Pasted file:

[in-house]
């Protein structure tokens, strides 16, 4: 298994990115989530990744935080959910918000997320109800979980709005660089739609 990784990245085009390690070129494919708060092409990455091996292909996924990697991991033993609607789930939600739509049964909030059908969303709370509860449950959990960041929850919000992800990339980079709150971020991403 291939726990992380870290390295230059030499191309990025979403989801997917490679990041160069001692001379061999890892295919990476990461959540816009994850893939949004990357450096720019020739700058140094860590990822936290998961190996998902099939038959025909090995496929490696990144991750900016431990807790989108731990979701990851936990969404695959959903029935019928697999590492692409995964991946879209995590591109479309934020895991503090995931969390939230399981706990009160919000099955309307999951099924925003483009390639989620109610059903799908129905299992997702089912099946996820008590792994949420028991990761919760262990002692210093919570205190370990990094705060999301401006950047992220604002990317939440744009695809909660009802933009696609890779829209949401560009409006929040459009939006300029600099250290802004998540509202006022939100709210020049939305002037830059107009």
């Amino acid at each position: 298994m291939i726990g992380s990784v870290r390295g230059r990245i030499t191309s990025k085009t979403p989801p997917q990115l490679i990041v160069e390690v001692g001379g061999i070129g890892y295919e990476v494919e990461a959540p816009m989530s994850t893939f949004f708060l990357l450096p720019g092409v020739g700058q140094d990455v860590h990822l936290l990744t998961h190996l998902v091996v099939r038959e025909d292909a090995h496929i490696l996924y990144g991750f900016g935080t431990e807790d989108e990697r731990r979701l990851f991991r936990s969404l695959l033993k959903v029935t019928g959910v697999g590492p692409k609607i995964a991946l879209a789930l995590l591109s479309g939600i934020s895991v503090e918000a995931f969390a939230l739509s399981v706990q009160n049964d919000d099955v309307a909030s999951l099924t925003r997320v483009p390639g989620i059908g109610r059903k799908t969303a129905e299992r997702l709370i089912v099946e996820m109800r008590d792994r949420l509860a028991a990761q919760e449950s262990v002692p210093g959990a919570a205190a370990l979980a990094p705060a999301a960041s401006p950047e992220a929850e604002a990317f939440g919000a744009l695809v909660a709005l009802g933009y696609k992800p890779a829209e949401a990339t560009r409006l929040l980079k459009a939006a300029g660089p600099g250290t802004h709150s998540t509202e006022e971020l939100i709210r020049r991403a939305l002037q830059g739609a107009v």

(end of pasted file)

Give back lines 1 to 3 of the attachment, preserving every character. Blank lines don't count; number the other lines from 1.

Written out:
[in-house]
């Protein structure tokens, strides 16, 4: 298994990115989530990744935080959910918000997320109800979980709005660089739609 990784990245085009390690070129494919708060092409990455091996292909996924990697991991033993609607789930939600739509049964909030059908969303709370509860449950959990960041929850919000992800990339980079709150971020991403 291939726990992380870290390295230059030499191309990025979403989801997917490679990041160069001692001379061999890892295919990476990461959540816009994850893939949004990357450096720019020739700058140094860590990822936290998961190996998902099939038959025909090995496929490696990144991750900016431990807790989108731990979701990851936990969404695959959903029935019928697999590492692409995964991946879209995590591109479309934020895991503090995931969390939230399981706990009160919000099955309307999951099924925003483009390639989620109610059903799908129905299992997702089912099946996820008590792994949420028991990761919760262990002692210093919570205190370990990094705060999301401006950047992220604002990317939440744009695809909660009802933009696609890779829209949401560009409006929040459009939006300029600099250290802004998540509202006022939100709210020049939305002037830059107009």
């Amino acid at each position: 298994m291939i726990g992380s990784v870290r390295g230059r990245i030499t191309s990025k085009t979403p989801p997917q990115l490679i990041v160069e390690v001692g001379g061999i070129g890892y295919e990476v494919e990461a959540p816009m989530s994850t893939f949004f708060l990357l450096p720019g092409v020739g700058q140094d990455v860590h990822l936290l990744t998961h190996l998902v091996v099939r038959e025909d292909a090995h496929i490696l996924y990144g991750f900016g935080t431990e807790d989108e990697r731990r979701l990851f991991r936990s969404l695959l033993k959903v029935t019928g959910v697999g590492p692409k609607i995964a991946l879209a789930l995590l591109s479309g939600i934020s895991v503090e918000a995931f969390a939230l739509s399981v706990q009160n049964d919000d099955v309307a909030s999951l099924t925003r997320v483009p390639g989620i059908g109610r059903k799908t969303a129905e299992r997702l709370i089912v099946e996820m109800r008590d792994r949420l509860a028991a990761q919760e449950s262990v002692p210093g959990a919570a205190a370990l979980a990094p705060a999301a960041s401006p950047e992220a929850e604002a990317f939440g919000a744009l695809v909660a709005l009802g933009y696609k992800p890779a829209e949401a990339t560009r409006l929040l980079k459009a939006a300029g660089p600099g250290t802004h709150s998540t509202e006022e971020l939100i709210r020049r991403a939305l002037q830059g739609a107009v």